IFTF Archive

The History of the Future
Institute for the Future
5 Years
April 2014 - September 2018
Physical Reports, Digital Scans, Artificial Intelligence, Website Built In Drupal.
My Role
Archivist and UX Designer

This project was made possible with support from some amazing people and organizations, including:

• Heather Yager, Archivist
• California Preservation Program
• Stanford Special Collections Library
• Quid Inc.
• Mark Burdett, Web Developer

Project Brief

The Institute for the Future (IFTF) is a non-profit think tank that was established in 1968. Over the past half-century IFTF has published numerous influential reports, many of which only existed in a paper format before this project.

Problem / Opportunity
After a small fire broke out at the IFTF offices, I realized there was only complete collection of the physical archive in existence. The early history of IFTF could go up in smoke at any minute.

I took it upon myself to ensure the long-term preservation of historical documents, and improve accessibility through the creation of a digital archive and website.

The archive holds many treasures, such as this letter from renowned futurist Alvin Toffler to Olaf Helmer, the founder of IFTF. In the letter Mr. Toffler references a conversation with Arthur C. Clarke, who is widely regarded as one of the most influential authors of Science Fiction.

The Institute for the Future was born out of work from the RAND Corporation, and the U.S. Government's Advanced Research projects Agency. The Delphi Machine was intended to predict the future. A few people thought that power should be used for the public good, and they started IFTF.

How does a designer become an archivist?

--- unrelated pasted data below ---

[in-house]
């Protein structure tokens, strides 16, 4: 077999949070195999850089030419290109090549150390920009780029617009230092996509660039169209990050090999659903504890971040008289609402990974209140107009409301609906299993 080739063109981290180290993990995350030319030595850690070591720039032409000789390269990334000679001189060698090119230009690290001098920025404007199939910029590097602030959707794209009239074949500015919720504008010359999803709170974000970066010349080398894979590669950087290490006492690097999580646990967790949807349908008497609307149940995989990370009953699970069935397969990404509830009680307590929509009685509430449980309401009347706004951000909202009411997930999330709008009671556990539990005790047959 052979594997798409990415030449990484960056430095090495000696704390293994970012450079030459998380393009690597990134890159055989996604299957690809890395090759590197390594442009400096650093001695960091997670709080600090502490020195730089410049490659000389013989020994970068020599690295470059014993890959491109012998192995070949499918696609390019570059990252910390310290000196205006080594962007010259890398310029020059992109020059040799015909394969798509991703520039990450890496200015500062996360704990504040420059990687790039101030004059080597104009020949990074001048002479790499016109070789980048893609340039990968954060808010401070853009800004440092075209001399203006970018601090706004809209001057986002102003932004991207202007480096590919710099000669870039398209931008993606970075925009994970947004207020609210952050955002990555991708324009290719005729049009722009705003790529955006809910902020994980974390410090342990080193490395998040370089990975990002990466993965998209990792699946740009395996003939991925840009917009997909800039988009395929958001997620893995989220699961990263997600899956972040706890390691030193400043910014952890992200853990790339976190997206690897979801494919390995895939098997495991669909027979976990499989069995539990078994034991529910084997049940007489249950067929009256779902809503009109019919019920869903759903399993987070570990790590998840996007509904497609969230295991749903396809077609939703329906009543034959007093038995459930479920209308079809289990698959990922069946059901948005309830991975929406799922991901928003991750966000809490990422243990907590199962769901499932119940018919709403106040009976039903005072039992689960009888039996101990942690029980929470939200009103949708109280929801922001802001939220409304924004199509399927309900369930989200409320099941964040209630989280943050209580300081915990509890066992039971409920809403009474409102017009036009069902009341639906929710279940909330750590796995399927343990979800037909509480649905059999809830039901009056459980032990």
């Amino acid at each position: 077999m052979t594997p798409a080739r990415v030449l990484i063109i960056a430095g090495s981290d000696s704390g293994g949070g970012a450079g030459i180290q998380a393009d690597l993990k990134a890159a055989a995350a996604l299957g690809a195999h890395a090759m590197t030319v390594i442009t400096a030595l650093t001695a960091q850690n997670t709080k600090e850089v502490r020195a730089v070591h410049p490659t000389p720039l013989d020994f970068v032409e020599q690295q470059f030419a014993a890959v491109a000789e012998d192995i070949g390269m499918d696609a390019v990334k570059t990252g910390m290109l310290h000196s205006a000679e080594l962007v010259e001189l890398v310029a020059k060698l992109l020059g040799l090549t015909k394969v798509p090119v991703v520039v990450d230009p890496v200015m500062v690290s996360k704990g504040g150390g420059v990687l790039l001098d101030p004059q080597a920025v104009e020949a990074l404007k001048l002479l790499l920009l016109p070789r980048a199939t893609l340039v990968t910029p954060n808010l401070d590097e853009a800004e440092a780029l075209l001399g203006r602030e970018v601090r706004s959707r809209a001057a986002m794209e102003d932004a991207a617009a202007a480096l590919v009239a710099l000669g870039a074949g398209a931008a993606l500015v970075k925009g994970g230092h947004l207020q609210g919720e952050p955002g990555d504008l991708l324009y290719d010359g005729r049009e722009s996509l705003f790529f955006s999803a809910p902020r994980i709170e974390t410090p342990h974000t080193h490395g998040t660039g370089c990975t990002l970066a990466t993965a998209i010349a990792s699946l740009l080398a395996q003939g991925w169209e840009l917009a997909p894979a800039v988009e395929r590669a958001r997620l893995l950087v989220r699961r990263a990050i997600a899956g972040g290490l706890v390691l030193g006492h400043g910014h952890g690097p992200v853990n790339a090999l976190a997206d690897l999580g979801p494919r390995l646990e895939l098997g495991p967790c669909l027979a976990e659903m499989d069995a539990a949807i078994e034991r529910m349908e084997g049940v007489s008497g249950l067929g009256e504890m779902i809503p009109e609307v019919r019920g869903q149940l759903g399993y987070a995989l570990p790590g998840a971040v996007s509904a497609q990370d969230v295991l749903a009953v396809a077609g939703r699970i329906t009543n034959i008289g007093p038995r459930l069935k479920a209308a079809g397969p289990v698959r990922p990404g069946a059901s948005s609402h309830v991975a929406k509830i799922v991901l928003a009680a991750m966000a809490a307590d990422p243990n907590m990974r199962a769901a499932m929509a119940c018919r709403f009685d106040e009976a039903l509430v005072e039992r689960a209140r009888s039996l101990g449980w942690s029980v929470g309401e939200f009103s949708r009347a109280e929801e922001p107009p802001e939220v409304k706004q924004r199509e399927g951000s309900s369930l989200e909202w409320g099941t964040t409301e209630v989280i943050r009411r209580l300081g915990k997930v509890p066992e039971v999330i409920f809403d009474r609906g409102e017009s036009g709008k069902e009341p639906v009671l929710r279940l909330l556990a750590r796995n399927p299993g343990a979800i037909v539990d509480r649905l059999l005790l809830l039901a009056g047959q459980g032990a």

Before starting this project, I was not familiar with archival standards. To get up to speed, I consulted with my friend Heather Yager who at the time was an Archivist for the Computer History Museum, and I began attending workshops hosted by the California Preservation Program.

The Collection

IFTF’s recently published reports are already digitized, but all of the older reports only exist in paper format. Specifically, there are:

• 617 reports
• Over 26,000 pages
• Totaling 25.5 linear feet
• Stored in 47 manuscript boxes

As per standard archival practices, I created a catalog of holdings, and properly labeled every report. I partnered with the Stanford Special Collections Library for digitization, and long-term housing of the archive.

Several months after I delivered all 47 boxes of archival material, Stanford provided me with a single hard drive holding the entire collection.

Making Sense of All That Data

Next I ran the reports through Optical Character Recognition to create searchable text documents. This goes a long way towards improving usability, but I still needed to create a high-level information architecture that would allow people to browse documents based on category.

Instead of manually reading and key-wording each document, I reached out for help again – this time to an artificial intelligence. Thanks to Quid Inc. and their AI’s algorithm, we were able to quickly identify patterns in the archive, and create a set of keywords. This data would inform the Topic Categories and Keyword tagging on the IFTF Archive website.

IFTF Archive Website

With all of the digital content and an information architecture in place, it was time to develop the website.

I went with a minimalist design that would read well on mobile and desktop. Mark Burdett helped develop the website.

You can see it live at archive.iftf.org.